3 SGFE - Sustainable Green Fuel Enterprise 3 Problem tackled and magnitude of the problem General overview of Cambodia Population : 14,7 M Population growth rate : 1,78% GDP Growth rate : 7,1% en 2011 IDH : 0,523 (ranking : 138 over 186) Average age of population: 23,3 years old 80% of the population in rural areas 1/3 of Cambodians live below poverty line (KHR US$0,61/day) Minimum wage in garment factories: US$61 per month 24% of households have access to electricity 16% have access to clean cooking solutions Deforestation Although 57,7% of country is still covered by forest, Cambodia is facing a problem of massive deforestation, third only to Nigeria and Vietnam with a rate of 1,14% (1). Between 1990 and 2010 Cambodia has lost 22% of its forest cover. One explanation for this critic situation is the fact that today, biomass, in the form of wood and charcoal, is the principal source for thermal energy in Cambodia. 85% of all thermal energy is produced from wood and is used for cooking purposes by the population or by factories (3). Cambodia doesn t have a legal charcoal production. All wood used to produce charcoal derives from illegal logging, which explains the low price of charcoal in Cambodia. In fact, if the wood needed for the production of charcoal was bought from managed forests, the price of the wood would reflect directly on the final price of charcoal, which would impact the already extremely poor charcoal producers and final consumers. Poverty Because of the progressing deforestation and its consequent reduction of available wood, the price of charcoal seems to increase significantly every year, impacting mostly the poorest people and families. Furthermore, after the closure of the dumpsite of Steung Meanchey, many families that used to earn a living (KHR 6000 to US$1,50 to 2,50) through waste collection, got left without any source of subsistence. Cooking energy needs While in rural areas, 96% of the population uses biomass (mainly wood) for domestic cooking, in urban areas the percentage decreases to a value between 60% and 80 % (mainly charcoal). However, due to the continuing migration of the poorest segments of the population from the countryside to the main cities, charcoal consumption in urban areas is increasing. Only in Phnom Penh, the population consumes annually tons of charcoal deriving from deforestation and 27% of Phnom Penh s residents use charcoal as their main energy source (2). Waste In comparison with the cost of traditional charcoal ( US$/kg), the cost of alternative fuel is far too high for most of the population (1,33 US$/kg GPL). At the same time, about 900 tons of waste are accumulated daily in the municipality of Phnom Penh. Of these 900 tons, 87% is represented by organic waste. These are partially burned at the dumpsite to reduce their volume, which produces toxic emissions. The part which is not burned decomposes, emitting methane gas (worldwide, emissions of methane gas contribute to 23% to global warming, second cause after CO2 emissions). Each day, tens of tons of organic waste (coconut fibre and sugar cane residues) are being disposed in Phnom Penh, representing valuable fuel. (1) (FAO 2010, paper 230) (2) Source: World Food Program - Cambodia Socio-Economic Survey 2004 (3) Energypedia 2012 Evergreen forest Deciduous forest No forest Cambodian cover forest in 1976 Cambodian cover forest in 2006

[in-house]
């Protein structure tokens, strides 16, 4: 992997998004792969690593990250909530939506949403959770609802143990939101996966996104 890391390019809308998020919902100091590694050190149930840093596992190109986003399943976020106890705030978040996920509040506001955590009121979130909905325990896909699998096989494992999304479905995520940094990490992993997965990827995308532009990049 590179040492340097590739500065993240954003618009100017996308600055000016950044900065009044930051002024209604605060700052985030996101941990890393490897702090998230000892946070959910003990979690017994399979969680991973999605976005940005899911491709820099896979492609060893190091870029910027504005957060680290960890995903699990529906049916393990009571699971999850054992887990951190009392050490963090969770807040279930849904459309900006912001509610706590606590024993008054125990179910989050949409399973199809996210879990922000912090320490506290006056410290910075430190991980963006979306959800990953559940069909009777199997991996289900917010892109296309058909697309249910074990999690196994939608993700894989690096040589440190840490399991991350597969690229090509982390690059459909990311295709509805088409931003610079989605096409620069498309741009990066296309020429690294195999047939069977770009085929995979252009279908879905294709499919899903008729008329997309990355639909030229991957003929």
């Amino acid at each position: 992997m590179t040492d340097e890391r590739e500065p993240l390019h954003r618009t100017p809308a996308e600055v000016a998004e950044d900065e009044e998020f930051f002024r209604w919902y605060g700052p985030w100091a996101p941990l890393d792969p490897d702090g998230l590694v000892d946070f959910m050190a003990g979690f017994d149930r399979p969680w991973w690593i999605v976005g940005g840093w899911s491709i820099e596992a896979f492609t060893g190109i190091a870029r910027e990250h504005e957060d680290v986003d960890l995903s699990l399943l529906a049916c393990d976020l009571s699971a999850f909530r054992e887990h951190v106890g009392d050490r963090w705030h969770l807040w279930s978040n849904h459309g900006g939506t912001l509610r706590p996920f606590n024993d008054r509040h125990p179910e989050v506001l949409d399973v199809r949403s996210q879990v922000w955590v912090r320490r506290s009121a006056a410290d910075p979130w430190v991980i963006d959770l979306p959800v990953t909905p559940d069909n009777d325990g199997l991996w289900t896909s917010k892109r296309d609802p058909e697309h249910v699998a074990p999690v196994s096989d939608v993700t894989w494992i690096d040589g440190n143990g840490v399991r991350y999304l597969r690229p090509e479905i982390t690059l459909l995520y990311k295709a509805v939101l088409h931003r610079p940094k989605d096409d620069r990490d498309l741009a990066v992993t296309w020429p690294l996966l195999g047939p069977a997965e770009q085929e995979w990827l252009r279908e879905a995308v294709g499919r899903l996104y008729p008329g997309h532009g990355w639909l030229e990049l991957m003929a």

4 4 CASE STUDY General information Name: SGFE - Sustainable Green Fuel Enterprise Creation & Context: SGFE is the result of a joint project implemented by two NGOs, GERES (Group for Environment, Renewable Energy and Solidarity) and PSE (Pour un Sourire d Enfant). To develop it, they both invested partly own funds and partly grants deriving from an international development and cooperation program of the French Government. The project started in early 2008 and the factory was opened (operational) in December GERES has then continued running and subsidizing the business for the entire years of 2010 and At the end of 2011, SGFE was still not fully sustainable and the two NGOs had exhausted the funds allocated to the project. SGFE was thus facing the risk of closure. Carlo Figà Talamanca, who was working as a consultant for GERES since July 2010, and who had already been involved in the SGFE project in terms of project evaluation and business management/development support, decided to take over the business starting from January Human Resources Location: Head office and factory in the south of Phnom Penh 1 distribution center in the north of Phnom Penh 1 distribution center in Sihanouk ville Number of employees: 17 people working at the factory ID card Advantage of charbriquette over traditional charcoal: Produced with 100% recycled biomass waste Sold ready for use (unlike traditional charcoal that needs to be cut in small pieces before any use producing in that way a lot of dust) Burn longer (1 to 1.5h for traditional charcoal / 1.5 to 2h for Premium / up to 5 hours for Diamond) Burn without producing sparks Burn producing no smell and less smoke Premium Charbriquettes sold the same price or sometimes lower than traditional charcoal (especially during rainy season when charcoal prices rise) In addition to these major sales, SGFE manufactures and sells starters made from a by-product of the production - coconut shell powder Employees: Mainly people that were left out of formal employment before (former waste-pickers, usually parents of children schooled at PSE). Conditions of Employment: Labor contract, a base salary (~40% higher than minimum wages in garment factories)+overtime opportunities, 13th month salary+insurance (accident & health) + charbriquettes distribution (1 bag of 30kg per month ~ 7$ for their own usage as a complement of their wages) Salaries: Foreman/workers: average of US$86-87/month + attendance bonus & production bonus Security guard: average of US$95/month Production manager: US$390/month + production bonus Sales person: US$90/month + variable (on sales) + attendance bonus CEO: US$0/month Main product Type: There are two main types of product sold by SGFE: Premium briquettes: 95% char residue, 5% coco shell char + binder + water Diamond briquettes: 100% coco shell char + binder + water Production is distributed so: 97% Premium & 3% Diamond Target market SGFE s target market is the traditional charcoal market : Restaurants: Cambodian small restaurants which still use charcoal to save on cooking fuel costs and kitchens that are usually small rooms at the back of the facility where women prepare the food. Private household: Mainly daily cooking needs and in some cases barbecue. Food street vendors and markets Remark: Very poor households cannot afford to buy charcoal and generally collect combustible in the streets. The current annual market for charcoal in Phnom Penh, is US$25 million ( tons/year) a figure that is expected to more than double during the next 5 years based on current trends (according to the Pullizer Center). Business Model Manufacturing: Combining modern processing techniques with innovative technologies, SGFE is manufacturing a high quality and sustainable alternative to wood charcoal: Char-briquettes made of organic biomass waste.